Technology and Hope

Recently, MIT’s Technology Review featured an article on the $100 laptop and the One Laptop per Child program. These projects are attempting to export hope in the form of education and limitless technology. While upon first glance these seem to be worthy goals, but they lose their luster a bit when thinking about their effects in the future. We are a culture enamored of technology (see the recent swooning over Apple’s iPhone). We love our gadgets, but we also see them as tools. The internet has opened literally thousands of educational doors, bringing together like-minded people in the pursuit of knowledge (a living, breathing example of the sorts of learning webs Ivan Illich proposed in Deschooling Society). This is a good thing. But this and other benefits are not without their costs, both material and spiritual. In light of the Technology Review article, and a recent post by Joseph Pearce on the costs of globalization, I would like to examine the costs of distributing laptops to developing countries as a way to spur educational growth.

We often under-estimate the material costs of technology. I do not mean the rising end cost of technology–that is, the hit on our pocketbooks–but the “hidden” costs of technology, namely energy consumption. There is a commonly held conceit among many people, especially those that trend to the political left, that cars, SUVs especially, are bad, and thanks to them, it’s 60 degrees in Pittsburgh in the middle of January. There may be a morsel of truth there, and I’m a critical acquaintance of the car, but gasoline is not the root of our problems. Many of these same people hold almost limitless hope in the potential of computers, without realizing the costs. The networks of computers that support the wonderful Internet require massive amounts of energy to run. Much of that energy is generated by methods that are not without their negative effects on the environment. More importantly, the production of our computers leaves a very heavy mark. Another conceit is that American factories are horrible polluters, but the truth is somewhat more rosy. Thanks to our environmental protection laws, American manufacturing is relatively clean when compared to many other nations. Economically developing nations have little concern for the environment–their concern is maximizing production and maximizing profits (globalists are, generally, supportive of this because they perceive economic as a populist panacea–as a country grows economically, so does its citizens). In order to satiate our desire for smaller, faster, more powerful computers (and other gadgets, ahem, iPhone), developing countries, especially those in the East, throw ecological caution to the wind. Now, imagine as we export this technology (in the form of hope) to the Third World. Mr. Pearce outlines the costs this way:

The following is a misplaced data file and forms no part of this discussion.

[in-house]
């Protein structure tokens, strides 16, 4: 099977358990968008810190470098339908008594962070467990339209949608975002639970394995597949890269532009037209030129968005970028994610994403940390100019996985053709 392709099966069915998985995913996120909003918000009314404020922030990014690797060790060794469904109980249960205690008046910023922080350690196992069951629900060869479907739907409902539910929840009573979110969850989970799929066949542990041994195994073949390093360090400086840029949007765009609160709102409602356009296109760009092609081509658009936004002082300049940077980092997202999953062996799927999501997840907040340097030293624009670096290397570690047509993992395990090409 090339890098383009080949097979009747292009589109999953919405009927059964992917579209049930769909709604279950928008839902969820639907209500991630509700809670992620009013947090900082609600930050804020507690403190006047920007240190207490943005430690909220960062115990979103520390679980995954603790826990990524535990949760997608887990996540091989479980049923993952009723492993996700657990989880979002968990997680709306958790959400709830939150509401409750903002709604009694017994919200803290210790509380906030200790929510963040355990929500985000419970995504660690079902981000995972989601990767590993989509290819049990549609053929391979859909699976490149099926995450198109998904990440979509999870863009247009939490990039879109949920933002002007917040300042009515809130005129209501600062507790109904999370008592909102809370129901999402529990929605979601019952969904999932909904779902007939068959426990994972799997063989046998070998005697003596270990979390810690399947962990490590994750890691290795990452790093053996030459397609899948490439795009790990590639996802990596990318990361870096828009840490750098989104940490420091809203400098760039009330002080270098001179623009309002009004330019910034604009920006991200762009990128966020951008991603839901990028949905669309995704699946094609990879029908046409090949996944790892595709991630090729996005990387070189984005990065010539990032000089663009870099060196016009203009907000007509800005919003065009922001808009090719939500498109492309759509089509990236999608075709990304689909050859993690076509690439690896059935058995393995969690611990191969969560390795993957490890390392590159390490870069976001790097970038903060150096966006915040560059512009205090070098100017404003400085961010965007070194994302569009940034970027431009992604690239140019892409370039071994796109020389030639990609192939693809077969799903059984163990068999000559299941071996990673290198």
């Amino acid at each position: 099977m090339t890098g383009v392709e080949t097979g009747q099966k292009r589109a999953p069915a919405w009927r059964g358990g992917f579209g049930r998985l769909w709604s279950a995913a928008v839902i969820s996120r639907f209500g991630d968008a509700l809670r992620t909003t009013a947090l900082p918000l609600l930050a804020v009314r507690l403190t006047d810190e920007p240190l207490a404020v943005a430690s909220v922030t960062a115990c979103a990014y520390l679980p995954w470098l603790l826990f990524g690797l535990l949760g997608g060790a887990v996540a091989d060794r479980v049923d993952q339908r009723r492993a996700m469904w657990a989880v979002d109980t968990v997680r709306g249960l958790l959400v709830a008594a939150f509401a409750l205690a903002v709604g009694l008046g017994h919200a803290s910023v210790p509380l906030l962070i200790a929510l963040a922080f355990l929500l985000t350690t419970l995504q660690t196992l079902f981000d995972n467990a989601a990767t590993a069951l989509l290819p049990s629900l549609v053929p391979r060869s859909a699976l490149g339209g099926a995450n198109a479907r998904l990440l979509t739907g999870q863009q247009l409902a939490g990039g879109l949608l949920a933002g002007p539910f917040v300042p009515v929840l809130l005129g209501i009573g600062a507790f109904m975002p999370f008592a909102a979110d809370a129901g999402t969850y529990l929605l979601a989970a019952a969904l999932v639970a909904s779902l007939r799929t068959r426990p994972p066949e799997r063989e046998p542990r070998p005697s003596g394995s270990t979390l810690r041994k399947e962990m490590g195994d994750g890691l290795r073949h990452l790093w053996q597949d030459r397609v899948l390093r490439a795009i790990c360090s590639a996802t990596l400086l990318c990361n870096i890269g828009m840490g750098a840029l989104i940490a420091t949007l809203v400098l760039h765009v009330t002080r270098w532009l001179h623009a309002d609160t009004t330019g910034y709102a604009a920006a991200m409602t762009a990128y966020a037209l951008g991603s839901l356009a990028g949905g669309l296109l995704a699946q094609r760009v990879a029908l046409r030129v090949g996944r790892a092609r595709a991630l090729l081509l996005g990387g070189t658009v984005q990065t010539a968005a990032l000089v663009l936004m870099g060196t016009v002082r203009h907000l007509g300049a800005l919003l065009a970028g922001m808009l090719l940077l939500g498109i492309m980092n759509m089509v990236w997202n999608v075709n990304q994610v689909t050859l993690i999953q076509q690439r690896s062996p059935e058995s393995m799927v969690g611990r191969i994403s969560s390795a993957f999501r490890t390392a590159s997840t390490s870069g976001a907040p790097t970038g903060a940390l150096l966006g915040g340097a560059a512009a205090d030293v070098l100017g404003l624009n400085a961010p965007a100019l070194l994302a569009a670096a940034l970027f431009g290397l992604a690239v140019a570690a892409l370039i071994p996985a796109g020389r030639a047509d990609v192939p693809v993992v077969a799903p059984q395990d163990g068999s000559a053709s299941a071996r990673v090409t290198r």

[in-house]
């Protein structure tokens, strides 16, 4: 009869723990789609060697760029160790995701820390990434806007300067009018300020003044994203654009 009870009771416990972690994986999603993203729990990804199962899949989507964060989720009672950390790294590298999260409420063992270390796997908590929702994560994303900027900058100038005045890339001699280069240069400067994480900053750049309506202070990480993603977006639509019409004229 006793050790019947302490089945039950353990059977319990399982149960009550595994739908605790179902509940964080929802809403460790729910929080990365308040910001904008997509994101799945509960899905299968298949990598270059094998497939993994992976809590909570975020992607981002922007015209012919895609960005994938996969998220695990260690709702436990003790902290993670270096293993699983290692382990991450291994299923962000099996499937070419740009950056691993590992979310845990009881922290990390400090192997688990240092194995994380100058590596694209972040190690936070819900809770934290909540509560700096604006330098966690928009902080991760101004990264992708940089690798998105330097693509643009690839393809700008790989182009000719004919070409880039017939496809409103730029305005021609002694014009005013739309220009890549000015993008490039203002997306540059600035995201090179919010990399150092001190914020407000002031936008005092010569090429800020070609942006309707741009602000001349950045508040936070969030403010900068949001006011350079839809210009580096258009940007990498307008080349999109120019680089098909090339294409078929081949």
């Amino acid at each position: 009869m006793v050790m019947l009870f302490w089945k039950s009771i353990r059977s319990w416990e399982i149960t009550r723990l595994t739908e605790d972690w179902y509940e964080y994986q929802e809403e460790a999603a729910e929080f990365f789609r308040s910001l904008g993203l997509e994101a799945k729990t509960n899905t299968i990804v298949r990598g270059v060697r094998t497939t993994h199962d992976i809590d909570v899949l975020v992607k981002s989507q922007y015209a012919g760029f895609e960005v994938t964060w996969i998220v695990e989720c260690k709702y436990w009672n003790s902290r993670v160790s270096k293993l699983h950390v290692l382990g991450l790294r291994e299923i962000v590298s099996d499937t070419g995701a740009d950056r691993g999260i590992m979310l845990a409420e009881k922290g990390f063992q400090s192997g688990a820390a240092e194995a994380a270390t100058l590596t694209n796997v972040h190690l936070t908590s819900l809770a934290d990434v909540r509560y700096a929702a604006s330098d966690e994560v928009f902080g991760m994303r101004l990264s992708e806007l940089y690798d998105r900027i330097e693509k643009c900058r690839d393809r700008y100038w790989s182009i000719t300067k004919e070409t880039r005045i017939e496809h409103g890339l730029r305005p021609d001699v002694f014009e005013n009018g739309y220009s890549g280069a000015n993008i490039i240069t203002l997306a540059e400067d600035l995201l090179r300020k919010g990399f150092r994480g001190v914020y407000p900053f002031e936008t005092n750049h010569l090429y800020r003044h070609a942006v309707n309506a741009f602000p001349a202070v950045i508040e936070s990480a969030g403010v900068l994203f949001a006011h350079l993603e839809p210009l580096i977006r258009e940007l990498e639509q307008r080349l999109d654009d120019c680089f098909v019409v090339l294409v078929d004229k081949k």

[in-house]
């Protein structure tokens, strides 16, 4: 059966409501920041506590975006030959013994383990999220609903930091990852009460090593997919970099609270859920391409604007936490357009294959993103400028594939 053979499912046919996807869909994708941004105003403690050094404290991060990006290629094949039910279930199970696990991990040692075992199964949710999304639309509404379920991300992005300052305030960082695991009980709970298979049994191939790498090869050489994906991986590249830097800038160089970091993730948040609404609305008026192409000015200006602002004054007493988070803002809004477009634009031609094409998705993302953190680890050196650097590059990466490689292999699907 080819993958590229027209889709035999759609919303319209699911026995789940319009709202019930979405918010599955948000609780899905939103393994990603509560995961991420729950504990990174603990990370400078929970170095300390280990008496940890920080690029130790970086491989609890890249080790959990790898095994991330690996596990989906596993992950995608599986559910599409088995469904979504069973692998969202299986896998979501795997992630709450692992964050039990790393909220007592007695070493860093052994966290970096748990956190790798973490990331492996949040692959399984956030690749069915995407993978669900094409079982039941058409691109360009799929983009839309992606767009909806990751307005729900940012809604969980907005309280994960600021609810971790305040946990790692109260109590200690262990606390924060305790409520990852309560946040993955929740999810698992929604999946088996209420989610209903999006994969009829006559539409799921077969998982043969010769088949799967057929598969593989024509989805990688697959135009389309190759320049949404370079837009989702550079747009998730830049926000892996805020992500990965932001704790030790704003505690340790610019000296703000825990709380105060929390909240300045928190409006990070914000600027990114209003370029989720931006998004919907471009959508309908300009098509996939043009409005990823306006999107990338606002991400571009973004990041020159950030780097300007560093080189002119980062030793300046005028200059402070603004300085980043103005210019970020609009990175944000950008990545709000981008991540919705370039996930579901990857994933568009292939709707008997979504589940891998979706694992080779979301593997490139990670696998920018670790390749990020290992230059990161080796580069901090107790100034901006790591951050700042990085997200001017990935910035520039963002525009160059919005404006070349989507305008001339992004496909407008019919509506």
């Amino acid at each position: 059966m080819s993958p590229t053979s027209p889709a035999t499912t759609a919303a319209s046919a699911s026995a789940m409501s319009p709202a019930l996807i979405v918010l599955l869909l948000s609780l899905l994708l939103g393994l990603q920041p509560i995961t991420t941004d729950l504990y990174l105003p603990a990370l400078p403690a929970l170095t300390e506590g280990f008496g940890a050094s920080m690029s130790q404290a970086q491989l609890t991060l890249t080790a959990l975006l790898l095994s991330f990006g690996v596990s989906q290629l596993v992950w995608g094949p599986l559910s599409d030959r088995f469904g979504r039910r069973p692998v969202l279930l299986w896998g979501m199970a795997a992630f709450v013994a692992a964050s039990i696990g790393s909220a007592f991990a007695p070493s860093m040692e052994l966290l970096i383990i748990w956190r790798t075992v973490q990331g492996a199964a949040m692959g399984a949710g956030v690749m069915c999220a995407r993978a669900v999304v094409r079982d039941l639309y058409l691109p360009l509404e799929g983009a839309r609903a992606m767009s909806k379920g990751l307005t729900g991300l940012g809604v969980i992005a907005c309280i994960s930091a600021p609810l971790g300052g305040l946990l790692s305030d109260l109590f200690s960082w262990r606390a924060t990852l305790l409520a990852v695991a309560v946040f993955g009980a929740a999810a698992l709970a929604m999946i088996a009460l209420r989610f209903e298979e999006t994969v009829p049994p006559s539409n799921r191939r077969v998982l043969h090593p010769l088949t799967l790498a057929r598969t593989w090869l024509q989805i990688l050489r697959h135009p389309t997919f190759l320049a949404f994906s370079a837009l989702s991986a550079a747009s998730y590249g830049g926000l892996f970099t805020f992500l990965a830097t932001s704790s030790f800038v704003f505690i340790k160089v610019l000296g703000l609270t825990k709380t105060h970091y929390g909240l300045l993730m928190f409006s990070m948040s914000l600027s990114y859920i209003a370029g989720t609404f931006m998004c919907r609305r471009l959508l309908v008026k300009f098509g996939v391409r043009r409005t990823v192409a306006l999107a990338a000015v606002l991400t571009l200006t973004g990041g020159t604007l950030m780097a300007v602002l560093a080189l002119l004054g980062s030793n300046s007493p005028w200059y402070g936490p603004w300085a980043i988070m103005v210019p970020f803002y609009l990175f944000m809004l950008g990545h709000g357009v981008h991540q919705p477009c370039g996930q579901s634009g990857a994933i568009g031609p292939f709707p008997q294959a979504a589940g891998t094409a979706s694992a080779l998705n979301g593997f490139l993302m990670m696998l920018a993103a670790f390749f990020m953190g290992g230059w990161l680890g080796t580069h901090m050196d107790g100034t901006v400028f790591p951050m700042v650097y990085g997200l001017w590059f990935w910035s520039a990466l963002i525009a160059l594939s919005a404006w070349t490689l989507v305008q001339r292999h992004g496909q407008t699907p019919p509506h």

Here?s the real heart of the matter: If globalization is as successful as these globalists hope, the proportion of energy consumption and pollution attributable to the United States will continue to drop, but not because Americans use less energy and cause less pollution but because the underdeveloped countries, particularly those on the Pacific Rim, will begin to use more and more of the earth?s resources, catching America and perhaps even overtaking it in terms of energy-conusumption and pollution. If the globalist dream is fulfilled, it must surely mean that the whole world enjoys the fruits of the consumer system. Imagine everyone in China owning two cars. Imagine everyone in India demanding the same number of consumer goods as the average European or American. Several billion extra cars polluting the atmosphere, millions of new factories producing hundreds of billions of disposable goods for the billions of new consumers in the developing world. The economist?s dream is the ecologist?s nightmare.